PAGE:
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Guest Opinion: Time in another's (oversized) shoes

These are my reflections on sleeping outside during the second annual Option for Homeless Residents of Ashland fundraiser on Nov. 7 at the former Lincoln Elementary School at Beach and Henry streets.

I started getting cold around 4:30 p.m. Some hot soup helped take the chill off, but it was getting dark and the clouds in the sky were clearing, revealing a few stars.

A small band of fellow volunteers milled about, most setting up little tents or tarps and spreading out sleeping bags. We weren’t allowed to make a campfire on the playing field, and with the bare, uninviting, portable toilets poised precariously on the hillside aways away, the campers huddled and chatted quietly amongst themselves, while the high school Leadership Team, plugged into their sound devices, rocked gently to an inaudible beat.

As it grew colder, different opinions on how best to get the circulation going to one’s feet were offered, followed by a flurry of brisk walking and jumping jacks, amidst protests of “too much information” when someone said that in order to stay warm, “it’s better to take off all your clothes before diving into your sleeping bag”!

I had to leave the group briefly to put on another layer of warm socks, but then found that I couldn’t get my shoes back on with two pairs of thick socks, so I warmed up in my sleeping bag before returning outside. I thought of my homeless friends and how much planning has to go into survival while living outside, without drawing attention to the fact that you’re there: hide your tarp or tent, no fires, shoes that are big enough to fit two pairs of socks, staying warm, dry AND being able to carry it all around on your back during the day or risk having your stuff stolen.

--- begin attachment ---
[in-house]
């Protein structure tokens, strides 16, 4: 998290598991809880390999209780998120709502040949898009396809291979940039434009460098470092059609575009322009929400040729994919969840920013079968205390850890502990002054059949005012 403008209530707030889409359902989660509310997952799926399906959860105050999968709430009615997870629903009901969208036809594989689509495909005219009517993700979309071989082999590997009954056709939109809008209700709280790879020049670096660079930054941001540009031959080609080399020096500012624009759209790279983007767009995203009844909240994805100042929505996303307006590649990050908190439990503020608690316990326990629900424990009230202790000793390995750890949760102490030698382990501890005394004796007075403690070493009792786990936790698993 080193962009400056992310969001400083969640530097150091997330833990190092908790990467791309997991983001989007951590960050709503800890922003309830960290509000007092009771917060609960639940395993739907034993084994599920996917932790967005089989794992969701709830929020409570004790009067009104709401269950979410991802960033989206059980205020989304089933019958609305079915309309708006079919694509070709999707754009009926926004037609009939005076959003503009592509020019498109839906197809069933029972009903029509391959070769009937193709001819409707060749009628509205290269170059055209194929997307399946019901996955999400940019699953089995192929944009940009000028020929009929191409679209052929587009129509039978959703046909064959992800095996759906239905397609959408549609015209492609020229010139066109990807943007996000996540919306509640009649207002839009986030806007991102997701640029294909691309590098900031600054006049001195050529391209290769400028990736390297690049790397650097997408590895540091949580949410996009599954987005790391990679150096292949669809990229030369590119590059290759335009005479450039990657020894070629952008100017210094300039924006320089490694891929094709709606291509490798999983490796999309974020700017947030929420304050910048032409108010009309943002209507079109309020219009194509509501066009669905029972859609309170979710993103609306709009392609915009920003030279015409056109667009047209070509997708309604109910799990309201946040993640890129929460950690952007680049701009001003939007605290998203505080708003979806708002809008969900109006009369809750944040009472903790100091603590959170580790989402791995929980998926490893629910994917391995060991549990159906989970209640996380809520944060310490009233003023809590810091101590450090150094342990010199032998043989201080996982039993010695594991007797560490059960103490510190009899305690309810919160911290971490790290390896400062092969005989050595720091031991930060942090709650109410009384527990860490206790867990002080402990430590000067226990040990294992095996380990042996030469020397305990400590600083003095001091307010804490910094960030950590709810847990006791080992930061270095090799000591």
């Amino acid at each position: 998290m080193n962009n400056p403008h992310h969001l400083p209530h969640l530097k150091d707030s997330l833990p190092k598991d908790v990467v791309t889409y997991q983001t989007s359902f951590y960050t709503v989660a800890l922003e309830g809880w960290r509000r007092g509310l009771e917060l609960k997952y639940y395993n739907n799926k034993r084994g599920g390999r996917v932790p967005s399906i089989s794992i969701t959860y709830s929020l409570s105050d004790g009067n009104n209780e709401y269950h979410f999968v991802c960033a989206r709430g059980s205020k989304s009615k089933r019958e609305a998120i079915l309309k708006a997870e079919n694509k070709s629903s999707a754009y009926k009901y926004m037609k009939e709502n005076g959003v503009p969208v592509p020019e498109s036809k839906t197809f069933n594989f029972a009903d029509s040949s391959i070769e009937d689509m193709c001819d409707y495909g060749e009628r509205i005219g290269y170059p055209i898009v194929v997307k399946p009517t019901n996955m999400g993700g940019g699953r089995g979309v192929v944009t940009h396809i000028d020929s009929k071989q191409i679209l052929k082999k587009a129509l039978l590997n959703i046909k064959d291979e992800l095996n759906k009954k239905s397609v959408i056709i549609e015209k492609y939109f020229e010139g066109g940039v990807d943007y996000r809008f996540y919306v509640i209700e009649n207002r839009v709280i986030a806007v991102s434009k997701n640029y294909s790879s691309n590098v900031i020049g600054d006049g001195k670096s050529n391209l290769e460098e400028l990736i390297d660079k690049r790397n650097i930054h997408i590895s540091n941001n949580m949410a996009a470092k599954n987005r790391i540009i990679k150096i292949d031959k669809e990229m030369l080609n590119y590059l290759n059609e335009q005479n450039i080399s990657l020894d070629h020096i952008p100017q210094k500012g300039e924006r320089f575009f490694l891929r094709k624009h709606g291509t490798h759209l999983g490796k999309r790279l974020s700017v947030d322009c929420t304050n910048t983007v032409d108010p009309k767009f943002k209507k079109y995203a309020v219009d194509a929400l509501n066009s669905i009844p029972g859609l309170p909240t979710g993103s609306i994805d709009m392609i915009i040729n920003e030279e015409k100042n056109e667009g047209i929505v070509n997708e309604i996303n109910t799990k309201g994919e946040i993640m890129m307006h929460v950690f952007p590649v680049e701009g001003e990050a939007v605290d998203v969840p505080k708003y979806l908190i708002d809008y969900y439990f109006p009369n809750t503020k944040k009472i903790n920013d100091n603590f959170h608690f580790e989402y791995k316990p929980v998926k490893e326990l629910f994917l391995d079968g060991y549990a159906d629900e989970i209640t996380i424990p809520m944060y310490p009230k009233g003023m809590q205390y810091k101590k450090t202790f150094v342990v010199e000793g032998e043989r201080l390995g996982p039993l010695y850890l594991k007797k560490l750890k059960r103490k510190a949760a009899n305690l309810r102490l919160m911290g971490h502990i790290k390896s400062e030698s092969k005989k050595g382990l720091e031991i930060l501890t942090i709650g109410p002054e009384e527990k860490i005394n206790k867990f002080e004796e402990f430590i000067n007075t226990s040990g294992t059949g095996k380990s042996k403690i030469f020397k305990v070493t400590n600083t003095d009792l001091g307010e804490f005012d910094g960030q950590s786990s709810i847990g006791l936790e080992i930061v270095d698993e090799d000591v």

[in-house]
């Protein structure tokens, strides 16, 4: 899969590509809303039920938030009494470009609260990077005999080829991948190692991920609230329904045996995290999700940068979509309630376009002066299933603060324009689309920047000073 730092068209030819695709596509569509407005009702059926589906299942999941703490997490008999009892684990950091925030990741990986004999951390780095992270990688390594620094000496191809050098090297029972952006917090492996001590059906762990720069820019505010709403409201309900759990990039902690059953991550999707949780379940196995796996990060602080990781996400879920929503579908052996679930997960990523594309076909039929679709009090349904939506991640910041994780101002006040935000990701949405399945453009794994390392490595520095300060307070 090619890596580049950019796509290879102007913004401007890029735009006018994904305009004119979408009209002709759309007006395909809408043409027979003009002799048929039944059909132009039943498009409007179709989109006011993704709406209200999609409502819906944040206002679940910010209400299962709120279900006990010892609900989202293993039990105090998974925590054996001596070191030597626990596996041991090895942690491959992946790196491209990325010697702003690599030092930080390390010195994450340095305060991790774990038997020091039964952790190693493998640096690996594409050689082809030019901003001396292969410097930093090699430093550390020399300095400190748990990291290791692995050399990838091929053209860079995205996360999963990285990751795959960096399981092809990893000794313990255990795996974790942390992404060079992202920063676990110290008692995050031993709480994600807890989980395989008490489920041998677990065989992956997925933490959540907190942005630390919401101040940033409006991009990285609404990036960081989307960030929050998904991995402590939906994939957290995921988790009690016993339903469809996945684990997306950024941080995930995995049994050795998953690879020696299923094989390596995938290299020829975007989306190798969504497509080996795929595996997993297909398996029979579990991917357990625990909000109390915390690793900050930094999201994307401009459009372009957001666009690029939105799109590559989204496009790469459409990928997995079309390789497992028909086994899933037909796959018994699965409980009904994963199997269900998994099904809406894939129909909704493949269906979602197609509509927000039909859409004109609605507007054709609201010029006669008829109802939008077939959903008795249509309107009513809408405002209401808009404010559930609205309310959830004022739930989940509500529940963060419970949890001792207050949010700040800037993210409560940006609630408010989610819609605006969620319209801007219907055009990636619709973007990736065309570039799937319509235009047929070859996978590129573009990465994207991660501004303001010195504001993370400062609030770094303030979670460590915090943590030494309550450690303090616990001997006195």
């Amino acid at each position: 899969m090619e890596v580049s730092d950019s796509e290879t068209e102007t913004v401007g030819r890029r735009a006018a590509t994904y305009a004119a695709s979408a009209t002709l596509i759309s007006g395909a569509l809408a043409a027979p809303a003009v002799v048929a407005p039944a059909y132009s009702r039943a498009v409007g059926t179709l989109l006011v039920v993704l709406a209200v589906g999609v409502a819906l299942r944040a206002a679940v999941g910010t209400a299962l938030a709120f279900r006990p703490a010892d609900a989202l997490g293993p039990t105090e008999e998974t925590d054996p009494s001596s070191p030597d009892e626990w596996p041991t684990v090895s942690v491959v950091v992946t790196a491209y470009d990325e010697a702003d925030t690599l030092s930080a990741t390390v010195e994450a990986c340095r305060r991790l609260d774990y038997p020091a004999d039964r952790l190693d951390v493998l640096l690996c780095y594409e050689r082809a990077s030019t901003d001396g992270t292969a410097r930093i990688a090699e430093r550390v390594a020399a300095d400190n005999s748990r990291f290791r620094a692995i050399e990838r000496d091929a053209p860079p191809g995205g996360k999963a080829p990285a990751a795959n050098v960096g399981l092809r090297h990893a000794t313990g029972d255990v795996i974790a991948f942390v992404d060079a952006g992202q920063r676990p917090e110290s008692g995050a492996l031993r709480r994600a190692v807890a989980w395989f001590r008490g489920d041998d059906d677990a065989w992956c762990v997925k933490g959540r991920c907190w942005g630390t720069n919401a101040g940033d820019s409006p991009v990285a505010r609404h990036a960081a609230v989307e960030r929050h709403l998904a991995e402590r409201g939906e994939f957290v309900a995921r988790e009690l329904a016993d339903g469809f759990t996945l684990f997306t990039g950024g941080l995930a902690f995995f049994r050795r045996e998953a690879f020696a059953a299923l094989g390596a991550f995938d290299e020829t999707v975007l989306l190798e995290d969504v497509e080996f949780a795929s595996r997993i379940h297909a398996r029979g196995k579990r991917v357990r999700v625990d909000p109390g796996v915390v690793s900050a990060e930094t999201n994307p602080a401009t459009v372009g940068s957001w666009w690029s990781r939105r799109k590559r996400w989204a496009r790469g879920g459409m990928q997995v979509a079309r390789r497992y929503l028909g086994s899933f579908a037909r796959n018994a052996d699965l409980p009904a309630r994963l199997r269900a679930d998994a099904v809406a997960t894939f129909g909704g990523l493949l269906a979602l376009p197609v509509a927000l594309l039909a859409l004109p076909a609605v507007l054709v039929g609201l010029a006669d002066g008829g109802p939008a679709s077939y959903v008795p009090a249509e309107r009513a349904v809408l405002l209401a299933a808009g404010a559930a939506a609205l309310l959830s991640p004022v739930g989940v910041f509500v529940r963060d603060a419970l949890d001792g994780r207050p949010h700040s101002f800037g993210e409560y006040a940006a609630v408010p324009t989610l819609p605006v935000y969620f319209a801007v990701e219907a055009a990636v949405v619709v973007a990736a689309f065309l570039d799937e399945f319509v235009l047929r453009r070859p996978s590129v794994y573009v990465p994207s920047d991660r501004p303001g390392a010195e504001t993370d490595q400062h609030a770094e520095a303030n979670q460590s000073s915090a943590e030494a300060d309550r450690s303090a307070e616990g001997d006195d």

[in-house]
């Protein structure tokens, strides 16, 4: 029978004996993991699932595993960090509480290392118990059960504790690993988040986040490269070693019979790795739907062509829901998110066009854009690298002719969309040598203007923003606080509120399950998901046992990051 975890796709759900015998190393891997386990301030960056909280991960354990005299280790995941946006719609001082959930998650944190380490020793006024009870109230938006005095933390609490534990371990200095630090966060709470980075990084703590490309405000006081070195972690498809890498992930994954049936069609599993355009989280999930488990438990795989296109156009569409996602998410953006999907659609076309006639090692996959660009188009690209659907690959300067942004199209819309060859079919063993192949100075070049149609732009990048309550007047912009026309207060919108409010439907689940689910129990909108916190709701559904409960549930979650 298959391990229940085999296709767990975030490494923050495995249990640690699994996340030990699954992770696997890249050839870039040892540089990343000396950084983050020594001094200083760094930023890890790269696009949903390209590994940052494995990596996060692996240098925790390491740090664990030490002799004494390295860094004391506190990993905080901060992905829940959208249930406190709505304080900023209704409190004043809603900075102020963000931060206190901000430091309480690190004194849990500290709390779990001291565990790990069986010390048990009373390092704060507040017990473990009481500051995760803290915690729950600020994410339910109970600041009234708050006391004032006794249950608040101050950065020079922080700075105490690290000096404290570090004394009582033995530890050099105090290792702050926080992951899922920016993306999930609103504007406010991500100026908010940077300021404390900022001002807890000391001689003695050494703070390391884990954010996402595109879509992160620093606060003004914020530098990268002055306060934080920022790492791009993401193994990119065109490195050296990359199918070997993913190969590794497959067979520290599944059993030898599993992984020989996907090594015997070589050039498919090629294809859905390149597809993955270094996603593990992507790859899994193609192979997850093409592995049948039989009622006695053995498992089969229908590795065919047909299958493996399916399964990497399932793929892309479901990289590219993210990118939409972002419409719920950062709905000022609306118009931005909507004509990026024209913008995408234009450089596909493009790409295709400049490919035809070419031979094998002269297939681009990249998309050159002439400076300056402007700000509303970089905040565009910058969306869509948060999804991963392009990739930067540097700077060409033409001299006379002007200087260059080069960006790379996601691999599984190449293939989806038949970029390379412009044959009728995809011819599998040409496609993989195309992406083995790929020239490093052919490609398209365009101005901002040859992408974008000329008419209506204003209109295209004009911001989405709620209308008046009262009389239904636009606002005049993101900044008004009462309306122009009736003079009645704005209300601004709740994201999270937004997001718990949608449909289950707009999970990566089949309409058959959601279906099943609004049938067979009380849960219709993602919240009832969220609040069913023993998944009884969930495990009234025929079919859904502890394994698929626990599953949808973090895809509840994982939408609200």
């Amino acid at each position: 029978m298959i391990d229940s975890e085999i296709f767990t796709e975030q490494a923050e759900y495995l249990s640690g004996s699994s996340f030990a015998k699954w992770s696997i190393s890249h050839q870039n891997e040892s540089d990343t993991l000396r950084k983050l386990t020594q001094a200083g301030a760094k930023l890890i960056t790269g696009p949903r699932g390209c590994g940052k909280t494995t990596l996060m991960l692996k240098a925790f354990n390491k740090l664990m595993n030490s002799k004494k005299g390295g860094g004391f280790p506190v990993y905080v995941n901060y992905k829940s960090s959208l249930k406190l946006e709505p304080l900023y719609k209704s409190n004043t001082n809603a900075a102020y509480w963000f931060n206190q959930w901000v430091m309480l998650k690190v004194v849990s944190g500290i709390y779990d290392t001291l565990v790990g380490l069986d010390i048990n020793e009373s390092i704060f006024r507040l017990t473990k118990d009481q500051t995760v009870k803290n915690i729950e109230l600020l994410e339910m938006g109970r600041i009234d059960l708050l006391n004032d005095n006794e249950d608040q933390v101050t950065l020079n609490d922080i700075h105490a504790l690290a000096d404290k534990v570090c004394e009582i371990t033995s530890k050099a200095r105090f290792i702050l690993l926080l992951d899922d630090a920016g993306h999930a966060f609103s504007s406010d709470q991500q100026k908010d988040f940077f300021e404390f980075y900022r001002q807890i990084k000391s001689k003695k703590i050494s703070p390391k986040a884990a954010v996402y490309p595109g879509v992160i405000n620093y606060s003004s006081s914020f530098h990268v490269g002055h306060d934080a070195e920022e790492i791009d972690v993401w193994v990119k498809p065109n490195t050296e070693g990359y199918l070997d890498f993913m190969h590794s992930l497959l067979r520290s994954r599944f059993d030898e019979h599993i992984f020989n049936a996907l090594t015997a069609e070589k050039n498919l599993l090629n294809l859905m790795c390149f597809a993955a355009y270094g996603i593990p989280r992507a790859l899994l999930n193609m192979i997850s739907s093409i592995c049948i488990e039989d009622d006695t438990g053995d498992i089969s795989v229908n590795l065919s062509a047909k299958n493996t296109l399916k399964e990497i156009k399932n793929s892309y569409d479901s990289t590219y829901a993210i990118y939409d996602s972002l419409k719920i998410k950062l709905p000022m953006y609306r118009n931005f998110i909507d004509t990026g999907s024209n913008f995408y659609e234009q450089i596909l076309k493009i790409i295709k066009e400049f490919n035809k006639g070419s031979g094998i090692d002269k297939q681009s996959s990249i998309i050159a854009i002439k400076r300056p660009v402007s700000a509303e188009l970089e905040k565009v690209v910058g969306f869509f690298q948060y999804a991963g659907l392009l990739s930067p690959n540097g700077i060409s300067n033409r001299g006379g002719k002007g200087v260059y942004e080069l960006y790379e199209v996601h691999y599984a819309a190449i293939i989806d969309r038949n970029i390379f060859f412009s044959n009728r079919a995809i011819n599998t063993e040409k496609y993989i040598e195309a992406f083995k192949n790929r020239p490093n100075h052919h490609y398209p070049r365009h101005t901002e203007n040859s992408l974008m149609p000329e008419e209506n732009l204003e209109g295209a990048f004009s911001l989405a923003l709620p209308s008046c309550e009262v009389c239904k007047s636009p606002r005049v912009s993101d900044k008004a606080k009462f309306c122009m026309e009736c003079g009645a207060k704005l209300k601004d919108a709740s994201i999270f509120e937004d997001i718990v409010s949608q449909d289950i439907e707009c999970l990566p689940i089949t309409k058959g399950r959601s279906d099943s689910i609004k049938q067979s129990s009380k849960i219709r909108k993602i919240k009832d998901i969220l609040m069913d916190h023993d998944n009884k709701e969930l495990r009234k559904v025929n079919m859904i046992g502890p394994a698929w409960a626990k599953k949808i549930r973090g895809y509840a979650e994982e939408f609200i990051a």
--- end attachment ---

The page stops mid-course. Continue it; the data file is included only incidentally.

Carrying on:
We retreated to our tents when the rain started at 10 p.m. I slept fitfully, increasingly wet and cold. I reflected on a conversation I had with an affable young homeless man who said people sometimes respond to him with suspicion, as if they thought he was going to kill them. With all the mass shootings recently by seemingly nice, quiet, housed men, I pondered: How do we draw the line between who is stable and who is mentally ill? I was reassured that at our encampment we had a couple of big guys providing security.

Many of the women who stay in our shelters express gratitude for a peaceful night’s sleep, fiercely warning the men at the shelters to, “Keep away from me.” It took on new meaning for me now that I was experiencing a similar vulnerability that comes from being alone and outside in an unpredictable world. The huge difference was that I had safeguards in place that most homeless women don’t have, and yet I still felt vulnerable.

Most of the campers were up at first light. We were a much grumpier, bundled-up group than when we arrived the sunny, fall afternoon before. The experience of taking down my soggy, wet tent in the pouring rain made me so thankful for my warm, dry home, and also mindful of the fact that too many people of all ages have no home or permanent shelter. I have a new understanding of why the homeless often say little, keep their sweatshirt hoods covering their heads, and I realized how easy it is to view the world with paranoia; all this after just one night spent in quasi-homelessness.

This experience has given me new insights and given rise to more than a few questions. In a civilized society, shelter should be a basic necessity for every man, woman and child. A more urgent question is: Why isn’t it a priority in ours?

Ashland resident Heidi Parker is volunteer coordinator for the Ashland Winter Homeless and Emergency Shelters program. Anyone interested in volunteering for one of the shelters can contact her at parkershames@gmail.com. Donations can be made at www.homelessoptions.org, or send a check to OHRA at P.O. Box 1133, Ashland, OR 97520.